I had been in that position where I would tell myself to rush through the process of digesting a book. I did not understand why I rushed but I thought it was a common style of reading. Whenever a word or a sentence caught my eyes, I paused but then I kept pedaling trying to make it to the last page. A part of my brain wanted to savor words that baffled me yet time selfishly pushed me forward. Letters, words, sentences, and ideas were neglected. The result was a complete confusion. I barely remembered what I had just read. I understood only a small portion of the book but I missed how the topic gradually unfolded into bigger ideas.

Gathered here are some of my favorite reminders on how to be more patient with the process of attaining knowledge:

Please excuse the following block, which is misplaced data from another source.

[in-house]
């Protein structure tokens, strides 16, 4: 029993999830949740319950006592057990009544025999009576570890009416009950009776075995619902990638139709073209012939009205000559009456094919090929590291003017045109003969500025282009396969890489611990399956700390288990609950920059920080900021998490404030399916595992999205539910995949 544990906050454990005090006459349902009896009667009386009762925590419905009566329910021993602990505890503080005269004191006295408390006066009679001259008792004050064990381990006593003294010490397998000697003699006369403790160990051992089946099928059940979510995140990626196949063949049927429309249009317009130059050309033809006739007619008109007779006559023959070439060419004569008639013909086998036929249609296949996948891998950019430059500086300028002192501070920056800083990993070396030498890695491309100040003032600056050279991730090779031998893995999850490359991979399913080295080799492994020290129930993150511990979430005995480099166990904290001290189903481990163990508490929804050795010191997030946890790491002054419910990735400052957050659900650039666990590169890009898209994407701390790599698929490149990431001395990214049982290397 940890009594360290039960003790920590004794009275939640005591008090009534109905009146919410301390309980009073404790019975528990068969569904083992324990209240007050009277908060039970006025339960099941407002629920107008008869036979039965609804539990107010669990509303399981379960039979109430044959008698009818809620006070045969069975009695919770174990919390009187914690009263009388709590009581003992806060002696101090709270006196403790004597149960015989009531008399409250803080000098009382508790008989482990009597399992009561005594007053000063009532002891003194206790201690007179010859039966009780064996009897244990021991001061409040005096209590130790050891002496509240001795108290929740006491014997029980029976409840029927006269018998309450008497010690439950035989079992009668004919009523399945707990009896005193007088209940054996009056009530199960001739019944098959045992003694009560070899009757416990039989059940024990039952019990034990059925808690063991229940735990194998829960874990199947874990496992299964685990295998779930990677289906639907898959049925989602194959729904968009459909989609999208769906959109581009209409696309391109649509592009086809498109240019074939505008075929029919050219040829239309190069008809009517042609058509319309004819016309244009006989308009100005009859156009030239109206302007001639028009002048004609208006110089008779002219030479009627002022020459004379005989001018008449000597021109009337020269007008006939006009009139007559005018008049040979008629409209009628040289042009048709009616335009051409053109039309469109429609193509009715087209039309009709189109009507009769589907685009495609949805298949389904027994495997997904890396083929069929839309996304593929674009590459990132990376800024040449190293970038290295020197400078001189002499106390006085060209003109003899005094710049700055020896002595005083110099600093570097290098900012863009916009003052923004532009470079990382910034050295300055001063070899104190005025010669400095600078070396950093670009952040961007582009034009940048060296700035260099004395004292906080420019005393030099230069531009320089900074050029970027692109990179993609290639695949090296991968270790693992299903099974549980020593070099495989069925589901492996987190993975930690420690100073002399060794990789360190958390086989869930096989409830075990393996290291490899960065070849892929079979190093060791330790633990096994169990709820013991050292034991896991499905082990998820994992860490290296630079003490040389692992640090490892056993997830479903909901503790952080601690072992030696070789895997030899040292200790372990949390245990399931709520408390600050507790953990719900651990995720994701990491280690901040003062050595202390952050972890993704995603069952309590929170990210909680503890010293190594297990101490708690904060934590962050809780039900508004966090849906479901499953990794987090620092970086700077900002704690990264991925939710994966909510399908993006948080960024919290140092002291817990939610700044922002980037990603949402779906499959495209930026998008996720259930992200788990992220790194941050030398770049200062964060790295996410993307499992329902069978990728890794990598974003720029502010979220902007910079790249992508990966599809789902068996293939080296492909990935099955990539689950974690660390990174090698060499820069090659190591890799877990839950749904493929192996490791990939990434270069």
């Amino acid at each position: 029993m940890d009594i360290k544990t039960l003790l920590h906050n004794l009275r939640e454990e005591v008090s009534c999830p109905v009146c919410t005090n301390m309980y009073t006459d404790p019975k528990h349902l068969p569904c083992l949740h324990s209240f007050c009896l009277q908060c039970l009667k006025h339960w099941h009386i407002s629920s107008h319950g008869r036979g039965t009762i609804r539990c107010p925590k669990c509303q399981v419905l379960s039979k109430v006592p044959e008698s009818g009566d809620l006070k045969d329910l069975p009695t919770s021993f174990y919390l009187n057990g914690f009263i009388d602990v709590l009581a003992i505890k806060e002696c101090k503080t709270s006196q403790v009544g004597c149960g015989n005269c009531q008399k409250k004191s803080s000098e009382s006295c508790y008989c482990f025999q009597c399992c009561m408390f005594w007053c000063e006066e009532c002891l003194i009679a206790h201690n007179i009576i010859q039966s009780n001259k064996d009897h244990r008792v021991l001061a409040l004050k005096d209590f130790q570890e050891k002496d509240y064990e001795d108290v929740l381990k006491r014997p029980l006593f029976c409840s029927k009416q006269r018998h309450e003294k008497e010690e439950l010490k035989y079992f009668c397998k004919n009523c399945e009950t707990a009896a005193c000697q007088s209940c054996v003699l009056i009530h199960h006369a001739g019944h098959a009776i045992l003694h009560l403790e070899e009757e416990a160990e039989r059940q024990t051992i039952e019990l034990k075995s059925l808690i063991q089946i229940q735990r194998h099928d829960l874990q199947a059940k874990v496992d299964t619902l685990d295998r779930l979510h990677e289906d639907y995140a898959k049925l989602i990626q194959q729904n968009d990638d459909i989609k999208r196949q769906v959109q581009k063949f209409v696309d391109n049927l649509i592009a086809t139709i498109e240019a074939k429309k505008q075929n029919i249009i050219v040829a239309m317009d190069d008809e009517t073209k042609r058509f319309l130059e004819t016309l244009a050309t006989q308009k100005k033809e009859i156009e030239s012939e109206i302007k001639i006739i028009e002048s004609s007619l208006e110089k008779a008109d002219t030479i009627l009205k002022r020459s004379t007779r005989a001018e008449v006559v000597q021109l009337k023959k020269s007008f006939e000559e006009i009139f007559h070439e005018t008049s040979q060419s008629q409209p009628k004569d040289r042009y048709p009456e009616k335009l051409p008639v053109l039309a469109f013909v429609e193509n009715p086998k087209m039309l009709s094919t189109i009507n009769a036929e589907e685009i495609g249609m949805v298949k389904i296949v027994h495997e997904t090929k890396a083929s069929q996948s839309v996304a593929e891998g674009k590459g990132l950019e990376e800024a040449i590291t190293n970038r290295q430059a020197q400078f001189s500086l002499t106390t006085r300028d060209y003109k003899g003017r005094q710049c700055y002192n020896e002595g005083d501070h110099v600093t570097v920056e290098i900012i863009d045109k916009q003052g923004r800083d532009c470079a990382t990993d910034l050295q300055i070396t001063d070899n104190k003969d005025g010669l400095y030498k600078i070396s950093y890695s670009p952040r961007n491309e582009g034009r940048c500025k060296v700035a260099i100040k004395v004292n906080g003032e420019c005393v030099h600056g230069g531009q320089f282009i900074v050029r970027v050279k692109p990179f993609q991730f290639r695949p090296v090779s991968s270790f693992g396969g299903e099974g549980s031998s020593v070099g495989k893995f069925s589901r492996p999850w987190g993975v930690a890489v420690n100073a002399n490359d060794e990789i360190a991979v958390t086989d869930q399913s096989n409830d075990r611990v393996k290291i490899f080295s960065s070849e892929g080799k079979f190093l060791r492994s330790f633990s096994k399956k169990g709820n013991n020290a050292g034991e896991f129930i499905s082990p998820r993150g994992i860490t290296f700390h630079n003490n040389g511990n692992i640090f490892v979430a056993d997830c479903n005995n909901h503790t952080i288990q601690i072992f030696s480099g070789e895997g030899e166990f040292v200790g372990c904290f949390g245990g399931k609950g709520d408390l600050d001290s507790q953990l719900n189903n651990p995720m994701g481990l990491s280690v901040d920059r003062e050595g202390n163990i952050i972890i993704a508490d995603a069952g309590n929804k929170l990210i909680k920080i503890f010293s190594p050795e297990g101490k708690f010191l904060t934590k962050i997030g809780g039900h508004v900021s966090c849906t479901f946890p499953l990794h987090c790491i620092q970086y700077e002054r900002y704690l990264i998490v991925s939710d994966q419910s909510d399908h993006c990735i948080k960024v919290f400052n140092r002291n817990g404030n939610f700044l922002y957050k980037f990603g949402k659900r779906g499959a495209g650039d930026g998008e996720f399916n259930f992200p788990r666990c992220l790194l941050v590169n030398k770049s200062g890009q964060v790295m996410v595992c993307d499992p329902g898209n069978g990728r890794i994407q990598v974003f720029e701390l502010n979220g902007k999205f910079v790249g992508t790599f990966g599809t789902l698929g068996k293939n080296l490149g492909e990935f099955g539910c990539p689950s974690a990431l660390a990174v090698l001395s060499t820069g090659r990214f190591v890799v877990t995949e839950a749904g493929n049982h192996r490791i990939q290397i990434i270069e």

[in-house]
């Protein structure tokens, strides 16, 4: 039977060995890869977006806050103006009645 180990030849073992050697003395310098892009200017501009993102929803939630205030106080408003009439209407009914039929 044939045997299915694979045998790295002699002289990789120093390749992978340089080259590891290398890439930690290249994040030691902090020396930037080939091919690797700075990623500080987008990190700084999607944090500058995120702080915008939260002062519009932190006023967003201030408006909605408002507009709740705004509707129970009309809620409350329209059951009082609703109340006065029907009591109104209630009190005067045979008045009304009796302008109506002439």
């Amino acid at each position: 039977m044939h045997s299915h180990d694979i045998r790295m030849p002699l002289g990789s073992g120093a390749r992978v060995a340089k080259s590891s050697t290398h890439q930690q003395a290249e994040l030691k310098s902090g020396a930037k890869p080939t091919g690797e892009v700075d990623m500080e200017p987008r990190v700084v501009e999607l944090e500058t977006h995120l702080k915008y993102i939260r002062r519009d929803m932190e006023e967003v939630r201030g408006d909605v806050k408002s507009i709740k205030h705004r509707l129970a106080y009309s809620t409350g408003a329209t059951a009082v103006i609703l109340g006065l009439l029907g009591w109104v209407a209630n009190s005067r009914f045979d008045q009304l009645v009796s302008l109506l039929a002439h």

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Ryan Holiday

 

Ryan Holiday, one of the smartest guys I know, a former director of marketing at American Apparel, a writer, a dedicated common place book keeper, shared his thoughts on why reading is not a race and speed reading is eliminating the fruit of reading.

“What are you going to do with this time you “save” speed reading? Work more? Watch more TV? Respond to email? Ugh. By doing this you miss out on all the ancillary benefits of reading: peace, quiet and concentration. Don’t toss that out.”

Then he offers another question that we need to ask ourselves critically.

“If you find yourself wanting to speed up the reading process on a particular book, you may want to ask yourself, “Is this book any good?” Life is too short to read books you do not enjoy reading.”

He believes that the resources that we invest determine the quality of the results.

“I think I know why people focus on speed reading. They want the results without the work. There is and never will be a substitute. Put the time in, you’ll get the results.”